Social scientists and psychologists take interest in understanding how people express emotions or sentiments when dealing with catastrophic events such as natural disasters, political unrest, and terrorism. The COVID-19 pandemic is a catastrophic event that has raised a number of psychological issues such as depression given abrupt social changes and lack of employment. During the rise of COVID-19 cases with stricter lock downs, people have been expressing their sentiments in social media which can provide a deep understanding of how people physiologically react to catastrophic events. In this paper, we use deep learning based language models via long short-term memory (LSTM) recurrent neural networks for sentiment analysis on Twitter with a focus of rise of novel cases in India. We use the LSTM model with a global vector (GloVe) for word representation in building a language model. We review the sentiments expressed for selective months covering the major peak of new cases in 2020. We present a framework that focuses on multi-label sentiment classification using LSTM model and GloVe embedding, where more than one sentiment can be expressed at once. Our results show that the majority of the tweets have been positive with high levels of optimism during the rise of the COVID-19 cases in India. We find that the number of tweets significantly lowered towards the peak of new cases. We find that the optimistic and joking tweets mostly dominated the monthly tweets and there was a much lower number of negative sentiments expressed. This could imply that the majority were generally positive and some annoyed towards the way the pandemic was handled by the authorities as their peak was reached.

  

BERT based sentiment analysis: A software engineering perspective

Jun 28, 2021
Himanshu Batra, Narinder Singh Punn, Sanjay Kumar Sonbhadra, Sonali Agarwal

Sentiment analysis can provide a suitable lead for the tools used in software engineering along with the API recommendation systems and relevant libraries to be used. In this context, the existing tools like SentiCR, SentiStrength-SE, etc. exhibited low f1-scores that completely defeats the purpose of deployment of such strategies, thereby there is enough scope for performance improvement. Recent advancements show that transformer based pre-trained models (e.g., BERT, RoBERTa, ALBERT, etc.) have displayed better results in the text classification task. Following this context, the present research explores different BERT-based models to analyze the sentences in GitHub comments, Jira comments, and Stack Overflow posts. The paper presents three different strategies to analyse BERT based model for sentiment analysis, where in the first strategy the BERT based pre-trained models are fine-tuned; in the second strategy an ensemble model is developed from BERT variants, and in the third strategy a compressed model (Distil BERT) is used. The experimental results show that the BERT based ensemble approach and the compressed BERT model attain improvements by 6-12% over prevailing tools for the F1 measure on all three datasets.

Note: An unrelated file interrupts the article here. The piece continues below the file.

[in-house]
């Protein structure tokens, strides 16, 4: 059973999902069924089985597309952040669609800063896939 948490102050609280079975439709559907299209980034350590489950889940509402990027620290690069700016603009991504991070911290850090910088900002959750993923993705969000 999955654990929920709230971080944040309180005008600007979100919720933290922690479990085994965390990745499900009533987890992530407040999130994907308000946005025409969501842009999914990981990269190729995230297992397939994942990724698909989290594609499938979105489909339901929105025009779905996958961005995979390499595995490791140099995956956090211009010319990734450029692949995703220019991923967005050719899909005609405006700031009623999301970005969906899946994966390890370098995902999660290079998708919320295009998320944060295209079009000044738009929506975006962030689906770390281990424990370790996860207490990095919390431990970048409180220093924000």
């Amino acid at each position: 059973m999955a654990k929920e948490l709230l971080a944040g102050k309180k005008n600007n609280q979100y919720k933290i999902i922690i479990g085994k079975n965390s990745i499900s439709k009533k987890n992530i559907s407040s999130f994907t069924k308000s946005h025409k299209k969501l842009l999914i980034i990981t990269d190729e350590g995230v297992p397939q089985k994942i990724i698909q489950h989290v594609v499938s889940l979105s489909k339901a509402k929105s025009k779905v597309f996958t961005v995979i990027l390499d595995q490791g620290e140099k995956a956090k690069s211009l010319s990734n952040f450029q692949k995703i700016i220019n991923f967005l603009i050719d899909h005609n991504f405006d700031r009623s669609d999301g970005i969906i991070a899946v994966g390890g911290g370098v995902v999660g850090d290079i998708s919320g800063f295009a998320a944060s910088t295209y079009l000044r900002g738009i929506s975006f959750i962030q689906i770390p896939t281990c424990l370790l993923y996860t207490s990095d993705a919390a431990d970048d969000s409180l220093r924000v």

PhonSenticNet: A Cognitive Approach to Microtext Normalization for Concept-Level Sentiment Analysis

Apr 24, 2019
Ranjan Satapathy, Aalind Singh, Erik Cambria

With the current upsurge in the usage of social media platforms, the trend of using short text (microtext) in place of standard words has seen a significant rise. The usage of microtext poses a considerable performance issue in concept-level sentiment analysis, since models are trained on standard words. This paper discusses the impact of coupling sub-symbolic (phonetics) with symbolic (machine learning) Artificial Intelligence to transform the out-of-vocabulary concepts into their standard in-vocabulary form. The phonetic distance is calculated using the Sorensen similarity algorithm. The phonetically similar invocabulary concepts thus obtained are then used to compute the correct polarity value, which was previously being miscalculated because of the presence of microtext. Our proposed framework increases the accuracy of polarity detection by 6% as compared to the earlier model. This also validates the fact that microtext normalization is a necessary pre-requisite for the sentiment analysis task.

* This paper is submitted to INTERSPEECH2019